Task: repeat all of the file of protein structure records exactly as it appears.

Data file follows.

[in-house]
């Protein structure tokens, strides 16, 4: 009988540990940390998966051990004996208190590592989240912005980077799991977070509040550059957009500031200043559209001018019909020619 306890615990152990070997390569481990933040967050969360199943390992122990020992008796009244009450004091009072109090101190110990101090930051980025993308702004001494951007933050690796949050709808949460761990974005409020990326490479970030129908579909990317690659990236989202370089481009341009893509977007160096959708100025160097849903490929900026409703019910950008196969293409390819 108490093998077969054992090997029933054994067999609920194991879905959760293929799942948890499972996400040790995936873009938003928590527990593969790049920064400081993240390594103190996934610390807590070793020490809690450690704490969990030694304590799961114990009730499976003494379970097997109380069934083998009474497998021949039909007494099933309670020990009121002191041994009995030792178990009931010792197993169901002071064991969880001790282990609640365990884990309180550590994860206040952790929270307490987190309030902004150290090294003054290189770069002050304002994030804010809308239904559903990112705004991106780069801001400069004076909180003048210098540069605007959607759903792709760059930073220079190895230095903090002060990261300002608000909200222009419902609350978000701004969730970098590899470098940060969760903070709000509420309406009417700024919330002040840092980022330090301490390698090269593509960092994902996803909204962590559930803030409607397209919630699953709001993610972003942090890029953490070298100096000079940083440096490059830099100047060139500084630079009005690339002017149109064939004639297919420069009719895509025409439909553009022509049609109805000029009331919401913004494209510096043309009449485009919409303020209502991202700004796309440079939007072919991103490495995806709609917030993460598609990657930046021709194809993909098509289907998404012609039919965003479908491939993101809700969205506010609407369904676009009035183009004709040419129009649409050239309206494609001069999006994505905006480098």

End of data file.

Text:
[in-house]
């Protein structure tokens, strides 16, 4: 009988540990940390998966051990004996208190590592989240912005980077799991977070509040550059957009500031200043559209001018019909020619 306890615990152990070997390569481990933040967050969360199943390992122990020992008796009244009450004091009072109090101190110990101090930051980025993308702004001494951007933050690796949050709808949460761990974005409020990326490479970030129908579909990317690659990236989202370089481009341009893509977007160096959708100025160097849903490929900026409703019910950008196969293409390819 108490093998077969054992090997029933054994067999609920194991879905959760293929799942948890499972996400040790995936873009938003928590527990593969790049920064400081993240390594103190996934610390807590070793020490809690450690704490969990030694304590799961114990009730499976003494379970097997109380069934083998009474497998021949039909007494099933309670020990009121002191041994009995030792178990009931010792197993169901002071064991969880001790282990609640365990884990309180550590994860206040952790929270307490987190309030902004150290090294003054290189770069002050304002994030804010809308239904559903990112705004991106780069801001400069004076909180003048210098540069605007959607759903792709760059930073220079190895230095903090002060990261300002608000909200222009419902609350978000701004969730970098590899470098940060969760903070709000509420309406009417700024919330002040840092980022330090301490390698090269593509960092994902996803909204962590559930803030409607397209919630699953709001993610972003942090890029953490070298100096000079940083440096490059830099100047060139500084630079009005690339002017149109064939004639297919420069009719895509025409439909553009022509049609109805000029009331919401913004494209510096043309009449485009919409303020209502991202700004796309440079939007072919991103490495995806709609917030993460598609990657930046021709194809993909098509289907998404012609039919965003479908491939993101809700969205506010609407369904676009009035183009004709040419129009649409050239309206494609001069999006994505905006480098």